NightWatch did the math and concluded that, in a country of 82M, the referendum garnered 5.5M votes. There’s an urgency in Egypt to get a constitution in place, but a poorly written document passed by barely 7% of the country (or 20% of eligible voters) isn’t going to satisfy anyone and certainly isn’t going to have the legitimacy to draw together the fractious parties that make up the Egyptian government.



Prime Minister Mario Monti, who took office in November 2011 after former Prime Minister Silvio Berlusconi resigned in disgrace, announced his resignation on December 9th after losing the backing of Silvio Berlusconi’s party. Berlusconi, who was convicted of tax fraud and sentenced to nearly four years in prison in September, expressed interest in running in the next elections, but has not yet fully committed.

Fiscal Cliff

With less than a week to go before the “Fiscal Cliff,” House Speaker John Boehner threw in the towel after one last attempt to get a “Plan B” measure passed in the house failed in the face of defections from his own party.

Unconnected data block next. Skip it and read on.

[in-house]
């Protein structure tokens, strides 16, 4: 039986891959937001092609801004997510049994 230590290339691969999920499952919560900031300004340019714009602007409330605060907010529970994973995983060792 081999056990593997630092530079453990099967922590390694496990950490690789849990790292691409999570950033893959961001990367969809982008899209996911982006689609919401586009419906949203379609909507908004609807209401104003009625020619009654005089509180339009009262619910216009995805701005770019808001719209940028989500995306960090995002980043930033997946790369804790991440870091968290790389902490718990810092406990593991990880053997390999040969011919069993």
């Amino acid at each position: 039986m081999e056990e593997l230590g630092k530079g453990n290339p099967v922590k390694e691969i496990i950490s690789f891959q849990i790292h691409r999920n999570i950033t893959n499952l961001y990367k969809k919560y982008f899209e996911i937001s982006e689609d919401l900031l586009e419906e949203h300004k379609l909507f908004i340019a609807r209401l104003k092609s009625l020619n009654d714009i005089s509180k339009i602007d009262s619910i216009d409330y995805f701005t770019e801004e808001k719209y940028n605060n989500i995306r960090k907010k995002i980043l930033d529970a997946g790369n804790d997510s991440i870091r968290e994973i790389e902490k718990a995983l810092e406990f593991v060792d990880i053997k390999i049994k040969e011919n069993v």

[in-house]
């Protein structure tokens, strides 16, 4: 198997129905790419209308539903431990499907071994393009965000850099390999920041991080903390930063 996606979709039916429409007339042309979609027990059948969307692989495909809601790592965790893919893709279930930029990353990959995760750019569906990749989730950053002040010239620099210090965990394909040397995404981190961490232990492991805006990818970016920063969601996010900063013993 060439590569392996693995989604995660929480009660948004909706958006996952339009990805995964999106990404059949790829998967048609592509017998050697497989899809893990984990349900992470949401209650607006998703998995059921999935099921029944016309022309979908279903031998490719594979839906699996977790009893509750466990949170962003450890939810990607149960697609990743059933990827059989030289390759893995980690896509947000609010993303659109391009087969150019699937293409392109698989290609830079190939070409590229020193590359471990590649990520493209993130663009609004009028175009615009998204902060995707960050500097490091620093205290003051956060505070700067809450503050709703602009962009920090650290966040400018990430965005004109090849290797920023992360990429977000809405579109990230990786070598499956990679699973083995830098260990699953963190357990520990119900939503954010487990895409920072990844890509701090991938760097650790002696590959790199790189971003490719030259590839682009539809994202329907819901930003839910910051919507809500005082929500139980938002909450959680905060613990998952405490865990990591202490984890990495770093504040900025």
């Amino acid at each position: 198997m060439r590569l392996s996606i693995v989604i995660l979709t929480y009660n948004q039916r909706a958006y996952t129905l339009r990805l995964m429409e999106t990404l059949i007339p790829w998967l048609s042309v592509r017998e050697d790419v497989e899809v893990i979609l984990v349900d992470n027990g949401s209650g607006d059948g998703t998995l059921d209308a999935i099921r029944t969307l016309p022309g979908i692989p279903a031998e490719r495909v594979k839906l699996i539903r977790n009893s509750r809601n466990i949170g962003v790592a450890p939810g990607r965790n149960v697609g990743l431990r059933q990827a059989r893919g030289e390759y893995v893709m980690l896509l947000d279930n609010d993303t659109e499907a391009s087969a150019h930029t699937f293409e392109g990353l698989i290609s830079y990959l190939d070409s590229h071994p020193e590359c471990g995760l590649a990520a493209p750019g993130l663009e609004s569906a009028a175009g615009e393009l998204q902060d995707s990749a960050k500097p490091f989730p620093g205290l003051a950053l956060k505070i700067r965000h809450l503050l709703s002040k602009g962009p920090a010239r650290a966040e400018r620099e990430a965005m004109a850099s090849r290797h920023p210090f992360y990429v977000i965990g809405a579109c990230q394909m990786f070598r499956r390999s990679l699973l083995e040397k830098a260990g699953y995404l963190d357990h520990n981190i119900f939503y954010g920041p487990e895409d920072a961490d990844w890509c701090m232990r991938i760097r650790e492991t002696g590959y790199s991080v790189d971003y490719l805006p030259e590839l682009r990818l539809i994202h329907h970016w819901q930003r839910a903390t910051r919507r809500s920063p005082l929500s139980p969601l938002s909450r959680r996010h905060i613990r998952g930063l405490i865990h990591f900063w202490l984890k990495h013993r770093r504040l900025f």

It’s extremely unlikely Boehner will lose his speakership, but it would certainly be nice to have a Speaker of the House that can actually speak for the house. Boehner’s spent the last two years being kneecapped by his own party, which means the negotiating process is A) negotiate with Boehner B) Agree to a deal C) Boehner gets shot down by his own party D) and calls you an asshole for suggesting the bill he agreed to.

Secretary of State

President Obama nominated Senator John Kerry as Secretary of State to take over after Hillary Clinton resigns. Kerry’s nomination was widely expected after UN Ambassador Susan Rice withdrew from consideration.

Final Notes

This wraps up an entire year of Dispatches - thank you for reading, I hope they’ve been informative! There will be two more posts in the next week - a wrap-up of 2012, and my prospectus for 2013 (similar to last year’s first post), which I intend to have out on the 30th and the 1st.

Thank you for joining me, and Happy Holidays!